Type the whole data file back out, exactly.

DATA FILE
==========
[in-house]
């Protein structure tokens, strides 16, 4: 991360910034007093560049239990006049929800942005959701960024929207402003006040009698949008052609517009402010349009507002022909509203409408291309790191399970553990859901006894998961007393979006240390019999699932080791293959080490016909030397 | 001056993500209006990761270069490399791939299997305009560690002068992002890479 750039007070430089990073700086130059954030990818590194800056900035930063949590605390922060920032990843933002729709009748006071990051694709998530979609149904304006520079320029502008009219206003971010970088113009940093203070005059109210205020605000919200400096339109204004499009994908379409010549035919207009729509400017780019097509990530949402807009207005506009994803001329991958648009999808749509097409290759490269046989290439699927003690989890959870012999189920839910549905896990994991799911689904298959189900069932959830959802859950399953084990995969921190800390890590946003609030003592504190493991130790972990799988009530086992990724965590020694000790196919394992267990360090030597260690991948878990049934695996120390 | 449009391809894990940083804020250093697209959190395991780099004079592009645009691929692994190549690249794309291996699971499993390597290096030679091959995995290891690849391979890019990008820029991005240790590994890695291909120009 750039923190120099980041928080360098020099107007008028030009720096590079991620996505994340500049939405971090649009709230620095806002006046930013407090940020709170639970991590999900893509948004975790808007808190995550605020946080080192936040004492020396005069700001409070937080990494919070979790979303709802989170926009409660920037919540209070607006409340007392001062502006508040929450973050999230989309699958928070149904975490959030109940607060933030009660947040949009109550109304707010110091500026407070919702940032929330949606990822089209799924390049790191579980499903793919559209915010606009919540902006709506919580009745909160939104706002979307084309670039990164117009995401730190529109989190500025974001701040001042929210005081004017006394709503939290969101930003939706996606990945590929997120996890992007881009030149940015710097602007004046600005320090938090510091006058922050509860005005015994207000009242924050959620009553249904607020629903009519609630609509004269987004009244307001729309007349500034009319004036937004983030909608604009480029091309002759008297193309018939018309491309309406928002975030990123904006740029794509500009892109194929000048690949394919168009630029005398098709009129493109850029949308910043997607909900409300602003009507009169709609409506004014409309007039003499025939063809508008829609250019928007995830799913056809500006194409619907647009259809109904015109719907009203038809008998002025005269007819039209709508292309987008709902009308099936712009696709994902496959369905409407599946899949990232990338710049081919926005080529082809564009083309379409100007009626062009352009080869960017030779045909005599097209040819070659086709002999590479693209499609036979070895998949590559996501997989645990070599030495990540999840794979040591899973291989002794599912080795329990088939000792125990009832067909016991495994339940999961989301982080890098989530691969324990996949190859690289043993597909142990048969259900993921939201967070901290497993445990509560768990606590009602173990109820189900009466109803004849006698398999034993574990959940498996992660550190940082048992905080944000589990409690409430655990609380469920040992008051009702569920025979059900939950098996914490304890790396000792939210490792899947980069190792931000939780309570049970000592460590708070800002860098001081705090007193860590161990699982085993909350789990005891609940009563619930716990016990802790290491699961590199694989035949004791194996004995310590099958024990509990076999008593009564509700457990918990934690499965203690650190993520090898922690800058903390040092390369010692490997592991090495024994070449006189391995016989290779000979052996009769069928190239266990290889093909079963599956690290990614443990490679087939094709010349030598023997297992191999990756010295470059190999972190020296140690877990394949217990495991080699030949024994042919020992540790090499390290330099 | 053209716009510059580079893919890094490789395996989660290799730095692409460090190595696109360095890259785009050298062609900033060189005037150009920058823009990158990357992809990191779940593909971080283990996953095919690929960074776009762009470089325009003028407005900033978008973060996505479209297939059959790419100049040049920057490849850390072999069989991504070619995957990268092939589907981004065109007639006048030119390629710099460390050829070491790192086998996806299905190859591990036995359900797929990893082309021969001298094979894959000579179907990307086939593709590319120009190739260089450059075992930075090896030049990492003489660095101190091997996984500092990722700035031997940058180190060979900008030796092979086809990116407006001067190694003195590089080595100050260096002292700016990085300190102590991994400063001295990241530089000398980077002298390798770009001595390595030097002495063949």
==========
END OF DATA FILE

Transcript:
[in-house]
């Protein structure tokens, strides 16, 4: 991360910034007093560049239990006049929800942005959701960024929207402003006040009698949008052609517009402010349009507002022909509203409408291309790191399970553990859901006894998961007393979006240390019999699932080791293959080490016909030397 | 001056993500209006990761270069490399791939299997305009560690002068992002890479 750039007070430089990073700086130059954030990818590194800056900035930063949590605390922060920032990843933002729709009748006071990051694709998530979609149904304006520079320029502008009219206003971010970088113009940093203070005059109210205020605000919200400096339109204004499009994908379409010549035919207009729509400017780019097509990530949402807009207005506009994803001329991958648009999808749509097409290759490269046989290439699927003690989890959870012999189920839910549905896990994991799911689904298959189900069932959830959802859950399953084990995969921190800390890590946003609030003592504190493991130790972990799988009530086992990724965590020694000790196919394992267990360090030597260690991948878990049934695996120390 | 449009391809894990940083804020250093697209959190395991780099004079592009645009691929692994190549690249794309291996699971499993390597290096030679091959995995290891690849391979890019990008820029991005240790590994890695291909120009 750039923190120099980041928080360098020099107007008028030009720096590079991620996505994340500049939405971090649009709230620095806002006046930013407090940020709170639970991590999900893509948004975790808007808190995550605020946080080192936040004492020396005069700001409070937080990494919070979790979303709802989170926009409660920037919540209070607006409340007392001062502006508040929450973050999230989309699958928070149904975490959030109940607060933030009660947040949009109550109304707010110091500026407070919702940032929330949606990822089209799924390049790191579980499903793919559209915010606009919540902006709506919580009745909160939104706002979307084309670039990164117009995401730190529109989190500025974001701040001042929210005081004017006394709503939290969101930003939706996606990945590929997120996890992007881009030149940015710097602007004046600005320090938090510091006058922050509860005005015994207000009242924050959620009553249904607020629903009519609630609509004269987004009244307001729309007349500034009319004036937004983030909608604009480029091309002759008297193309018939018309491309309406928002975030990123904006740029794509500009892109194929000048690949394919168009630029005398098709009129493109850029949308910043997607909900409300602003009507009169709609409506004014409309007039003499025939063809508008829609250019928007995830799913056809500006194409619907647009259809109904015109719907009203038809008998002025005269007819039209709508292309987008709902009308099936712009696709994902496959369905409407599946899949990232990338710049081919926005080529082809564009083309379409100007009626062009352009080869960017030779045909005599097209040819070659086709002999590479693209499609036979070895998949590559996501997989645990070599030495990540999840794979040591899973291989002794599912080795329990088939000792125990009832067909016991495994339940999961989301982080890098989530691969324990996949190859690289043993597909142990048969259900993921939201967070901290497993445990509560768990606590009602173990109820189900009466109803004849006698398999034993574990959940498996992660550190940082048992905080944000589990409690409430655990609380469920040992008051009702569920025979059900939950098996914490304890790396000792939210490792899947980069190792931000939780309570049970000592460590708070800002860098001081705090007193860590161990699982085993909350789990005891609940009563619930716990016990802790290491699961590199694989035949004791194996004995310590099958024990509990076999008593009564509700457990918990934690499965203690650190993520090898922690800058903390040092390369010692490997592991090495024994070449006189391995016989290779000979052996009769069928190239266990290889093909079963599956690290990614443990490679087939094709010349030598023997297992191999990756010295470059190999972190020296140690877990394949217990495991080699030949024994042919020992540790090499390290330099 | 053209716009510059580079893919890094490789395996989660290799730095692409460090190595696109360095890259785009050298062609900033060189005037150009920058823009990158990357992809990191779940593909971080283990996953095919690929960074776009762009470089325009003028407005900033978008973060996505479209297939059959790419100049040049920057490849850390072999069989991504070619995957990268092939589907981004065109007639006048030119390629710099460390050829070491790192086998996806299905190859591990036995359900797929990893082309021969001298094979894959000579179907990307086939593709590319120009190739260089450059075992930075090896030049990492003489660095101190091997996984500092990722700035031997940058180190060979900008030796092979086809990116407006001067190694003195590089080595100050260096002292700016990085300190102590991994400063001295990241530089000398980077002298390798770009001595390595030097002495063949």